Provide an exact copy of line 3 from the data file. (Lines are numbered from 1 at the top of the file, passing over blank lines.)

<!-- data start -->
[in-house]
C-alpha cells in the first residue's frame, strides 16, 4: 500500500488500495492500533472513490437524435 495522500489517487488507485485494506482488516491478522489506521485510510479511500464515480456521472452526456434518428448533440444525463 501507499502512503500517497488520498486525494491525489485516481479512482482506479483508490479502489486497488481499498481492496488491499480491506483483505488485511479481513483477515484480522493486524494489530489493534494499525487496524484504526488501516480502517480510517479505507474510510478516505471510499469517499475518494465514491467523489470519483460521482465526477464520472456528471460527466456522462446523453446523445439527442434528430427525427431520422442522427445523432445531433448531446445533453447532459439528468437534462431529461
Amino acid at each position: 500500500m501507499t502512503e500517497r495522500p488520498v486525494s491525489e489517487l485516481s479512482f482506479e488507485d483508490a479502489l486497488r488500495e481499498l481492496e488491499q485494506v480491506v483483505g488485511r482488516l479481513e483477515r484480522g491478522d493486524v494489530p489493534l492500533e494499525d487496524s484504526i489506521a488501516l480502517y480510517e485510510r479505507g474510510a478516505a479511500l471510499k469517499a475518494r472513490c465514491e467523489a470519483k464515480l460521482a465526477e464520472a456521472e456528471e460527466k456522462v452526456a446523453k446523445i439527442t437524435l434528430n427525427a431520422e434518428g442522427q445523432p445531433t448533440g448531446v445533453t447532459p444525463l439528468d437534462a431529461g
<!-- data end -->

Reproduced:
Amino acid at each position: 500500500m501507499t502512503e500517497r495522500p488520498v486525494s491525489e489517487l485516481s479512482f482506479e488507485d483508490a479502489l486497488r488500495e481499498l481492496e488491499q485494506v480491506v483483505g488485511r482488516l479481513e483477515r484480522g491478522d493486524v494489530p489493534l492500533e494499525d487496524s484504526i489506521a488501516l480502517y480510517e485510510r479505507g474510510a478516505a479511500l471510499k469517499a475518494r472513490c465514491e467523489a470519483k464515480l460521482a465526477e464520472a456521472e456528471e460527466k456522462v452526456a446523453k446523445i439527442t437524435l434528430n427525427a431520422e434518428g442522427q445523432p445531433t448533440g448531446v445533453t447532459p444525463l439528468d437534462a431529461g